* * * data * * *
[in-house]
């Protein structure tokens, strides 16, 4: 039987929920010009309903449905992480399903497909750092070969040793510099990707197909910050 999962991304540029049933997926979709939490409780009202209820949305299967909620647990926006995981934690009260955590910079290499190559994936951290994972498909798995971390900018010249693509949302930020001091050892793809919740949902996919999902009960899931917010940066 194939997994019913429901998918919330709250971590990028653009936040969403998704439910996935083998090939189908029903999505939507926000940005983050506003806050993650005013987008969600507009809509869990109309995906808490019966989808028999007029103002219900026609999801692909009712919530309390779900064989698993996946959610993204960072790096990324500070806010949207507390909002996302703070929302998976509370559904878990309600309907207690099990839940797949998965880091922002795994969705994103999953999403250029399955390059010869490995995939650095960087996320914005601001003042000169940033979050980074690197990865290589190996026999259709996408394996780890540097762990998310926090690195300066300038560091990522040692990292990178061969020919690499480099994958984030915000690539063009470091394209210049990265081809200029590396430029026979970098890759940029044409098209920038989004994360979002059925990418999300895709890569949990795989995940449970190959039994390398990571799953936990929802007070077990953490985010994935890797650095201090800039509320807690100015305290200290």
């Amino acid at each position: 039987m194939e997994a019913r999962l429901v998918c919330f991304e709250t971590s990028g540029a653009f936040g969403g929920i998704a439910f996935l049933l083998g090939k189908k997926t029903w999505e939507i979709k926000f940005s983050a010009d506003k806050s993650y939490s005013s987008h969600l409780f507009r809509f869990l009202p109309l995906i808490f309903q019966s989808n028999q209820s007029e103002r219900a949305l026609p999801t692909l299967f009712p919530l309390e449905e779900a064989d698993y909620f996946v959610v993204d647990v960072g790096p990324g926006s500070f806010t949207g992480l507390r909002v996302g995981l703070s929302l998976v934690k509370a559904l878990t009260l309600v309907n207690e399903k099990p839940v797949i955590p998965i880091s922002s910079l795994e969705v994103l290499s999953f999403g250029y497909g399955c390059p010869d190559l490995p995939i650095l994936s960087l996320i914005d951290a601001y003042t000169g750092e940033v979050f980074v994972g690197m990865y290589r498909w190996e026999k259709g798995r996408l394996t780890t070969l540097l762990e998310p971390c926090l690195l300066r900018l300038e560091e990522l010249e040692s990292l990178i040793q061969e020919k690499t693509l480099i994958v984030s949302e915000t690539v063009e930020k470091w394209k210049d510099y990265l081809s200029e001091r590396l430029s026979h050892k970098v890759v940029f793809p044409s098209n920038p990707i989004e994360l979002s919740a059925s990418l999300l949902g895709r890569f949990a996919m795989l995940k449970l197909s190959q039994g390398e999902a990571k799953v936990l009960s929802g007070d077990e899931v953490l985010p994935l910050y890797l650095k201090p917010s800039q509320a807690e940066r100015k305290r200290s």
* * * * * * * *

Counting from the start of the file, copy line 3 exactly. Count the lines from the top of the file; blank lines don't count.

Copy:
């Amino acid at each position: 039987m194939e997994a019913r999962l429901v998918c919330f991304e709250t971590s990028g540029a653009f936040g969403g929920i998704a439910f996935l049933l083998g090939k189908k997926t029903w999505e939507i979709k926000f940005s983050a010009d506003k806050s993650y939490s005013s987008h969600l409780f507009r809509f869990l009202p109309l995906i808490f309903q019966s989808n028999q209820s007029e103002r219900a949305l026609p999801t692909l299967f009712p919530l309390e449905e779900a064989d698993y909620f996946v959610v993204d647990v960072g790096p990324g926006s500070f806010t949207g992480l507390r909002v996302g995981l703070s929302l998976v934690k509370a559904l878990t009260l309600v309907n207690e399903k099990p839940v797949i955590p998965i880091s922002s910079l795994e969705v994103l290499s999953f999403g250029y497909g399955c390059p010869d190559l490995p995939i650095l994936s960087l996320i914005d951290a601001y003042t000169g750092e940033v979050f980074v994972g690197m990865y290589r498909w190996e026999k259709g798995r996408l394996t780890t070969l540097l762990e998310p971390c926090l690195l300066r900018l300038e560091e990522l010249e040692s990292l990178i040793q061969e020919k690499t693509l480099i994958v984030s949302e915000t690539v063009e930020k470091w394209k210049d510099y990265l081809s200029e001091r590396l430029s026979h050892k970098v890759v940029f793809p044409s098209n920038p990707i989004e994360l979002s919740a059925s990418l999300l949902g895709r890569f949990a996919m795989l995940k449970l197909s190959q039994g390398e999902a990571k799953v936990l009960s929802g007070d077990e899931v953490l985010p994935l910050y890797l650095k201090p917010s800039q509320a807690e940066r100015k305290r200290s």